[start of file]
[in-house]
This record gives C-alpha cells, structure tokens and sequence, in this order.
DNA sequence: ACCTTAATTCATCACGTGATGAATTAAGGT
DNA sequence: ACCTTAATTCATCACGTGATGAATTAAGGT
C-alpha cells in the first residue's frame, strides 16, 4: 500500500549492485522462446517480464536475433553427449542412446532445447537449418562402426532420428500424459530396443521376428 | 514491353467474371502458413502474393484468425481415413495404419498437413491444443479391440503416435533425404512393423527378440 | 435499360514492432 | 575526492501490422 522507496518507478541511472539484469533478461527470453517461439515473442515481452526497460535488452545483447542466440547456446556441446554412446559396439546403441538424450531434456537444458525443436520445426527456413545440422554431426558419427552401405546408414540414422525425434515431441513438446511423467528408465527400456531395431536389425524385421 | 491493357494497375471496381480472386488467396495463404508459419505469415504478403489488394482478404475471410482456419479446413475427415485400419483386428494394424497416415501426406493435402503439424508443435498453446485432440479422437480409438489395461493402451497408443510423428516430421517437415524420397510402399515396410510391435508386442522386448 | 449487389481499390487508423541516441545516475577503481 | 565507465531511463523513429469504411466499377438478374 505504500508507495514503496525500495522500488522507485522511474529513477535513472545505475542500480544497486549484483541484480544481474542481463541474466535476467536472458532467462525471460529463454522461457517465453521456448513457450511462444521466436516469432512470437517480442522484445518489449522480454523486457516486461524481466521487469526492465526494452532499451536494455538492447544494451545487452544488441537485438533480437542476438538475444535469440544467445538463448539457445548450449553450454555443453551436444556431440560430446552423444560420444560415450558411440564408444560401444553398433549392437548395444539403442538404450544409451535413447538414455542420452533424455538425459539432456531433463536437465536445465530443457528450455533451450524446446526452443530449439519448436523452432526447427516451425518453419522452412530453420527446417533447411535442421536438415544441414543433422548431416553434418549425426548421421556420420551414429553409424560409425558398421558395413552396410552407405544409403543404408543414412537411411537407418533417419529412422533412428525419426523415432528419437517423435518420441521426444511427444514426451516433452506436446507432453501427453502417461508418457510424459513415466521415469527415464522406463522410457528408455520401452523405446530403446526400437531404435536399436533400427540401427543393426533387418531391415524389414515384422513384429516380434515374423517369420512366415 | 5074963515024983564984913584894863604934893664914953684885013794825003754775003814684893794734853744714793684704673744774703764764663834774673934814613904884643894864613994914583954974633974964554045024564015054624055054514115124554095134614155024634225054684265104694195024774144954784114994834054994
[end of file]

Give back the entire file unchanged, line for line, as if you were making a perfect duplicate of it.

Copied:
[in-house]
This record gives C-alpha cells, structure tokens and sequence, in this order.
DNA sequence: ACCTTAATTCATCACGTGATGAATTAAGGT
DNA sequence: ACCTTAATTCATCACGTGATGAATTAAGGT
C-alpha cells in the first residue's frame, strides 16, 4: 500500500549492485522462446517480464536475433553427449542412446532445447537449418562402426532420428500424459530396443521376428 | 514491353467474371502458413502474393484468425481415413495404419498437413491444443479391440503416435533425404512393423527378440 | 435499360514492432 | 575526492501490422 522507496518507478541511472539484469533478461527470453517461439515473442515481452526497460535488452545483447542466440547456446556441446554412446559396439546403441538424450531434456537444458525443436520445426527456413545440422554431426558419427552401405546408414540414422525425434515431441513438446511423467528408465527400456531395431536389425524385421 | 491493357494497375471496381480472386488467396495463404508459419505469415504478403489488394482478404475471410482456419479446413475427415485400419483386428494394424497416415501426406493435402503439424508443435498453446485432440479422437480409438489395461493402451497408443510423428516430421517437415524420397510402399515396410510391435508386442522386448 | 449487389481499390487508423541516441545516475577503481 | 565507465531511463523513429469504411466499377438478374 505504500508507495514503496525500495522500488522507485522511474529513477535513472545505475542500480544497486549484483541484480544481474542481463541474466535476467536472458532467462525471460529463454522461457517465453521456448513457450511462444521466436516469432512470437517480442522484445518489449522480454523486457516486461524481466521487469526492465526494452532499451536494455538492447544494451545487452544488441537485438533480437542476438538475444535469440544467445538463448539457445548450449553450454555443453551436444556431440560430446552423444560420444560415450558411440564408444560401444553398433549392437548395444539403442538404450544409451535413447538414455542420452533424455538425459539432456531433463536437465536445465530443457528450455533451450524446446526452443530449439519448436523452432526447427516451425518453419522452412530453420527446417533447411535442421536438415544441414543433422548431416553434418549425426548421421556420420551414429553409424560409425558398421558395413552396410552407405544409403543404408543414412537411411537407418533417419529412422533412428525419426523415432528419437517423435518420441521426444511427444514426451516433452506436446507432453501427453502417461508418457510424459513415466521415469527415464522406463522410457528408455520401452523405446530403446526400437531404435536399436533400427540401427543393426533387418531391415524389414515384422513384429516380434515374423517369420512366415 | 5074963515024983564984913584894863604934893664914953684885013794825003754775003814684893794734853744714793684704673744774703764764663834774673934814613904884643894864613994914583954974633974964554045024564015054624055054514115124554095134614155024634225054684265104694195024774144954784114994834054994